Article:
D. Substantial Evidence Supports the Trial Court’s Ruling Imputing Income to Charles
Charles contends the trial court erred in granting Connie’s request to increase his support obligations for three reasons. We separately address each of them.
1. Connie Established Charles Had the Ability and Opportunity to Keep His Job at Amcor
Charles first contends the trial court erred in imputing income to him based on his Amcor earnings because Connie failed to satisfy her burden that Charles had the ability and opportunity to keep his job. According to Charles, Connie had to show not only that Amcor offered to allow Charles to keep his job, but also that he had the means to satisfy Amcor’s conditions. Charles again misconstrues the applicable burden of proof, and substantial evidence supports the trial court’s implied finding Connie met her burden.
As the parent seeking to change the existing support order by imputing income to Charles at the level he would have earned if he had kept his job at Amcor, Connie bore the burden to show Charles had the ability and opportunity to remain at Amcor. (LaBass & Munsee, supra, 56 Cal.App.4th at p. 1339;
see Bardzik, supra, 165 Cal.App.4th at pp. 1305-1306.) Connie satisfied that burden by submitting substantial, undisputed evidence showing Charles excelled at that job for most of their 17-year marriage and Amcor offered to allow Charles to keep his job if he fully disclosed his wrongdoings, paid Amcor restitution for the business he diverted, and entered into a last chance employment agreement.
As explained above, the parent seeking to impute income to the other parent need only show the other parent had the ability to perform the job earning the income to be imputed and the job was available. The parent to whom the income would be imputed bears the burden to show he or she could not secure the job despite reasonable efforts. (LaBass & Munsee, supra, 56 Cal.App.4th at p. 1339;
see Bardzik, supra, 165 Cal.App.4th at pp. 1305-1306.) We explained the rationale for putting this burden on the
parent to whom the income would be imputed in Bardzik: “This rule is grounded in the commonsense proposition that you can lead someone to a want ad but you can’t make them apply for the job.... Readers need only use a little imagination to think of all the ways that a parent with both ability to do a job and the opportunity to get it could subtly sabotage a job application or interview.” (Bardzik, at p. 1305.)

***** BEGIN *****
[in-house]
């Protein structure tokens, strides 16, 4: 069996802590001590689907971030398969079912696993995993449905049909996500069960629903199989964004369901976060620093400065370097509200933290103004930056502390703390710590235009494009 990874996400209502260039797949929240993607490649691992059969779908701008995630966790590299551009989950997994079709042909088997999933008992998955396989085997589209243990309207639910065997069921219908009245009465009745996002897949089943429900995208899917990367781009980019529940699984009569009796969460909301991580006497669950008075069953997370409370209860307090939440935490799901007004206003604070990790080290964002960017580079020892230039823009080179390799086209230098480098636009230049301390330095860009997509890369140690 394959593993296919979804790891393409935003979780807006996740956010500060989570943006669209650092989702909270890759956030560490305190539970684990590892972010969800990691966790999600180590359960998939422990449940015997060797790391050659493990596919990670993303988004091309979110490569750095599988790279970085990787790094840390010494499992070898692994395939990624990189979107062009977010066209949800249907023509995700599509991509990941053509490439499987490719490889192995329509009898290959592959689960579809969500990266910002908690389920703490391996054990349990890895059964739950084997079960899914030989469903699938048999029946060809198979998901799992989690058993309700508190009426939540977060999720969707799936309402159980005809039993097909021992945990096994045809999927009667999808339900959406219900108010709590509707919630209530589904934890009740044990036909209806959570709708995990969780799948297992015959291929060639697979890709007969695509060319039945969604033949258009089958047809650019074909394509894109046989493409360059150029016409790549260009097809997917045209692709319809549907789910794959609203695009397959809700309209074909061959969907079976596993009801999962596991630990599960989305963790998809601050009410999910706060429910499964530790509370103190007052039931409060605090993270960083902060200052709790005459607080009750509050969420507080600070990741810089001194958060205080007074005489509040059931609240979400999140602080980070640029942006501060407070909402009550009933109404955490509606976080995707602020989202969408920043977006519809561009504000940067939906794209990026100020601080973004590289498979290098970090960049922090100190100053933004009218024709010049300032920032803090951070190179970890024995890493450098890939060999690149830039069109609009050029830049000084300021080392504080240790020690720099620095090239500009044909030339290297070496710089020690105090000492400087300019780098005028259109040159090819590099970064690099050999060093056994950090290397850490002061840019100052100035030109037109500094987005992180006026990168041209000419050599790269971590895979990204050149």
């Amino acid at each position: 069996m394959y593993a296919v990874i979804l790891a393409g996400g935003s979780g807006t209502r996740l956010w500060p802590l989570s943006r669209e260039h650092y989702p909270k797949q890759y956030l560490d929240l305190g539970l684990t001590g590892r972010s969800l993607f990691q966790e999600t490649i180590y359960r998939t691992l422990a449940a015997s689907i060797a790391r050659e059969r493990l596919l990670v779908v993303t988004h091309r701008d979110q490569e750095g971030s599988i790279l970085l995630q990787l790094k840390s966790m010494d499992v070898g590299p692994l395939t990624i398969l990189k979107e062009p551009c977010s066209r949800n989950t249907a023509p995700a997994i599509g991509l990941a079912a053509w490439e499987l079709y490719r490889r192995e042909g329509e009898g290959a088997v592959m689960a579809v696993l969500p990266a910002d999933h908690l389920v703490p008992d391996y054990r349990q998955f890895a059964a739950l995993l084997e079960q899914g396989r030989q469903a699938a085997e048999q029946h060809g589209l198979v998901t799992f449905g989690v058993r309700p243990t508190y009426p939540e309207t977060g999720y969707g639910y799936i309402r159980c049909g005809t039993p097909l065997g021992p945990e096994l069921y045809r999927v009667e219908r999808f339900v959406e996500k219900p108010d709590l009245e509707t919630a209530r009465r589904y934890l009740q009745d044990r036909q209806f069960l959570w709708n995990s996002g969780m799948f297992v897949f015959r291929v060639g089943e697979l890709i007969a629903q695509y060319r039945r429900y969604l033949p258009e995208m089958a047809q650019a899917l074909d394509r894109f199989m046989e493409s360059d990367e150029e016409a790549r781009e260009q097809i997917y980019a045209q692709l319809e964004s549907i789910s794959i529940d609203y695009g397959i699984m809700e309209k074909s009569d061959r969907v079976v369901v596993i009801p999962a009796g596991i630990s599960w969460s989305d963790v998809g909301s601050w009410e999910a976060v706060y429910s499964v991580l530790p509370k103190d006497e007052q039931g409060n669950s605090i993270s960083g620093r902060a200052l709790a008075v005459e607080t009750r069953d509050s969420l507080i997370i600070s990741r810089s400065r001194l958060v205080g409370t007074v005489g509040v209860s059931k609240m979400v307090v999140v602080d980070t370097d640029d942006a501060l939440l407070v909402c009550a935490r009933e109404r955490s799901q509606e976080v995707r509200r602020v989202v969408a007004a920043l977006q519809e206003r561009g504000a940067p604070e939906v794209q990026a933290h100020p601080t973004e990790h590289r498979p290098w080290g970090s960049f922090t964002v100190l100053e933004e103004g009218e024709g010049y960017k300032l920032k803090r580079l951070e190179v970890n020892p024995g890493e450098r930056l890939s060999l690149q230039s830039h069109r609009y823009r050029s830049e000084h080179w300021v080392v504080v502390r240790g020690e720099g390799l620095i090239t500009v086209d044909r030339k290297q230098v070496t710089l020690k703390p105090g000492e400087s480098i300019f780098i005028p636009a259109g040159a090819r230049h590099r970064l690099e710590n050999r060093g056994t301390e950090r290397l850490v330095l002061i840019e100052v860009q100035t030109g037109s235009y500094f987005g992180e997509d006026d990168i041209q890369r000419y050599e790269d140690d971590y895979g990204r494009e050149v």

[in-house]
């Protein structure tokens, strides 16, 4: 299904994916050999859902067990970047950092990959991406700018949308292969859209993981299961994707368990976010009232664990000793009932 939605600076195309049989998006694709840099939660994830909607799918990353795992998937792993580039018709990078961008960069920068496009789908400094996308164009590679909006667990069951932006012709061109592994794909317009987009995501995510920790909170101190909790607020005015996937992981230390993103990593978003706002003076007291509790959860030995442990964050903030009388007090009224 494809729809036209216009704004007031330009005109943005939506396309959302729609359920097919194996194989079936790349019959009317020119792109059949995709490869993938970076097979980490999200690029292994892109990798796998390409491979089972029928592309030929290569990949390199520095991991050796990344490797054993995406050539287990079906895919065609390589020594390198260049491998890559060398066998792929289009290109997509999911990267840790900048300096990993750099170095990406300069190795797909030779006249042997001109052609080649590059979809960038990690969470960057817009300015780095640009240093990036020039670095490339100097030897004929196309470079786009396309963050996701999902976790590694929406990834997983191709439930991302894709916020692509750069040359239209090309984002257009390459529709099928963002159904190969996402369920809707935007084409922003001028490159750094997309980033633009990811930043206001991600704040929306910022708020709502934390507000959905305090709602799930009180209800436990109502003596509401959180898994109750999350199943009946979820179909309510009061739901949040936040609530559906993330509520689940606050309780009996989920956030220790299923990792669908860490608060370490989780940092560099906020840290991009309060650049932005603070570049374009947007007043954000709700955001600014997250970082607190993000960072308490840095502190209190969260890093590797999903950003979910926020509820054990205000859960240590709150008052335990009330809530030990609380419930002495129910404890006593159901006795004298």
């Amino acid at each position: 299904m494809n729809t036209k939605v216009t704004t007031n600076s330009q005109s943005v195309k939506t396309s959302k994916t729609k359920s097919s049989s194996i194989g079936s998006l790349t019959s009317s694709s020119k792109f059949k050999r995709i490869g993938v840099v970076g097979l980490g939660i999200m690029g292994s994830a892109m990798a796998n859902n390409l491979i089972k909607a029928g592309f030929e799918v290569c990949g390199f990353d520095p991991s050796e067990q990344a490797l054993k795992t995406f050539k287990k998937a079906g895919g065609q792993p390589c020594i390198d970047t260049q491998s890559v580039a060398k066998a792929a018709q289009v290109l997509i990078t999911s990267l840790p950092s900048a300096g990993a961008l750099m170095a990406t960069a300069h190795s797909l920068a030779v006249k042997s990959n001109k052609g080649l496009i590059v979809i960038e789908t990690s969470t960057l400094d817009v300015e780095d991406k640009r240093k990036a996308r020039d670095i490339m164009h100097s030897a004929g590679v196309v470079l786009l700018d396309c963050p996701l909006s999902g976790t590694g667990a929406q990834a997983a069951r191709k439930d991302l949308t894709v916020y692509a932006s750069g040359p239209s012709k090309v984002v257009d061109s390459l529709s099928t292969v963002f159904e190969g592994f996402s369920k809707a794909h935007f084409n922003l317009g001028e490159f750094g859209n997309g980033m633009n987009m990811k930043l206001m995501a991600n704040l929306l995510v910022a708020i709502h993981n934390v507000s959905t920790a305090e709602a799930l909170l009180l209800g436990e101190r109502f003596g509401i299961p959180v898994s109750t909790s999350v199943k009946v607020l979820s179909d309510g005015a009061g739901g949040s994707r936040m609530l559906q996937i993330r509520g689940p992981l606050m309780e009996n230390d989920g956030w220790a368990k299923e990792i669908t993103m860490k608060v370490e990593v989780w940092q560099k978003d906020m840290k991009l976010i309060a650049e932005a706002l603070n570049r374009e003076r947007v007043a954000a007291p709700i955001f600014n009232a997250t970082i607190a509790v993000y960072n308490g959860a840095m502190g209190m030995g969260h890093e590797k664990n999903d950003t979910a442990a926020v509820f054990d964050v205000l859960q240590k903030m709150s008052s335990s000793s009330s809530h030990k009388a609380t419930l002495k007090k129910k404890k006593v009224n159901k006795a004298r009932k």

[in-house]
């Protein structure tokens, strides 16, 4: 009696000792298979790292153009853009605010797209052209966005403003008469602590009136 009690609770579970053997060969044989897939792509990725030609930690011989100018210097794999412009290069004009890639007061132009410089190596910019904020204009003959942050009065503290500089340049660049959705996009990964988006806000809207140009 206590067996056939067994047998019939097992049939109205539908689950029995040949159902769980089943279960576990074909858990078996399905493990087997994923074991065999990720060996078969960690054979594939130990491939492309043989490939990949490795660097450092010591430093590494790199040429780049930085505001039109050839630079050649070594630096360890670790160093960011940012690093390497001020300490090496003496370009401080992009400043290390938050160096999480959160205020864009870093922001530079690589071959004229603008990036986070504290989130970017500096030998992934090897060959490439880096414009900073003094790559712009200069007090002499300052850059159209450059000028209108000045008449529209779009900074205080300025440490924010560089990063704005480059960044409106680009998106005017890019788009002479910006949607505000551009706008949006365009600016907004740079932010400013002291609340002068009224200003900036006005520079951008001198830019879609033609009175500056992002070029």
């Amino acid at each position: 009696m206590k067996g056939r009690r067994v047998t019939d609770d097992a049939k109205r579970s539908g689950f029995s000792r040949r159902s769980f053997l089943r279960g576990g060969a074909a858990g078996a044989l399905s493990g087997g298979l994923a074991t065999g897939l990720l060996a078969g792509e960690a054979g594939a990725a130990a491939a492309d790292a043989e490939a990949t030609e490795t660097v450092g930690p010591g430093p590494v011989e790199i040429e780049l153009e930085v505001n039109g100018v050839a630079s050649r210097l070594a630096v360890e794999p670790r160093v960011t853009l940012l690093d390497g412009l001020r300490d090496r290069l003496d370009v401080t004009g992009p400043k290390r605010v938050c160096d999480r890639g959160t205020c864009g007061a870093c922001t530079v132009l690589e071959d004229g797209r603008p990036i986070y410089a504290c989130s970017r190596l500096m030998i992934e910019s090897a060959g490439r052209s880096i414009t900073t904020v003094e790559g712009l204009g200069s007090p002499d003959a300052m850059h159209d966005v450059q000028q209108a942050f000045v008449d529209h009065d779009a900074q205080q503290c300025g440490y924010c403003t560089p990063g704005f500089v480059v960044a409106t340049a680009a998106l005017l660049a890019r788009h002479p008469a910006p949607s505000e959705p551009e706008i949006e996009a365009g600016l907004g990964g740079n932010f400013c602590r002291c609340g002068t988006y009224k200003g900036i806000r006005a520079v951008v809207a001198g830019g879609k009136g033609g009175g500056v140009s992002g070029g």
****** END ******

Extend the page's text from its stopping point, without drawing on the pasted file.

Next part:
Here, it takes little imagination to think of the many ways Charles could sabotage Amcor’s offer to allow him to keep his job if he satisfied Amcor’s conditions. For example, as the trial court impliedly found, he could simply refuse to provide the information Amcor sought and refuse to pay restitution. Whether Charles could satisfy Amcor’s conditions lay uniquely within his knowledge and control. It therefore is reasonable that Charles should bear the burden to show he could not satisfy the conditions despite reasonable efforts. (See Bardzik, supra, 165 Cal.App.4th at pp. 1305 1306; LaBass & Munsee, supra, 56 Cal.App.4th at p. 1339.)
As explained above, substantial evidence supports the trial court’s implied finding Charles could have provided the information Amcor requested, but refused to provide it. As for the restitution condition, Charles failed to provide any evidence showing he lacked the financial resources to pay Amcor restitution. Accordingly, Charles failed to show he could not satisfy Amcor’s conditions and substantial evidence supports the trial court’s implied finding Charles had the ability and opportunity to keep his job.
2. The Trial Court Had Discretion to Impute Income to Charles Based on His Previous Earnings
Assuming he had the opportunity to remain with Amcor, Charles contends the trial court nonetheless erred in imputing income to him at the level he earned in November 2009 because Connie failed to show he had the current opportunity to earn the same income. According to Charles, the trial court could not impute income to him based on his November 2009 earnings without substantial evidence showing not only that he had the opportunity to keep his job at Amcor, but also the present opportunity to earn the same income. Neither the law nor the facts support Charles’s contentions.
Under section 4058, subdivision (b), a trial court has discretion to impute income based on a job the parent previously held depending on the circumstances under which the parent quit or otherwise left that job. (Eggers, supra, 131 Cal.App.4th at p. 700; In re Marriage of Padilla (1995) 38 Cal.App.4th 1212, 1219-1220 [45 Cal.Rptr.2d 555] (Padilla); In re Marriage of Ilas (1993) 12 Cal.App.4th 1630, 1638-1639 [16 Cal.Rptr.2d 345] (Ilas); Regnery, supra, 214 Cal.App.3d at pp. 1373-1376.)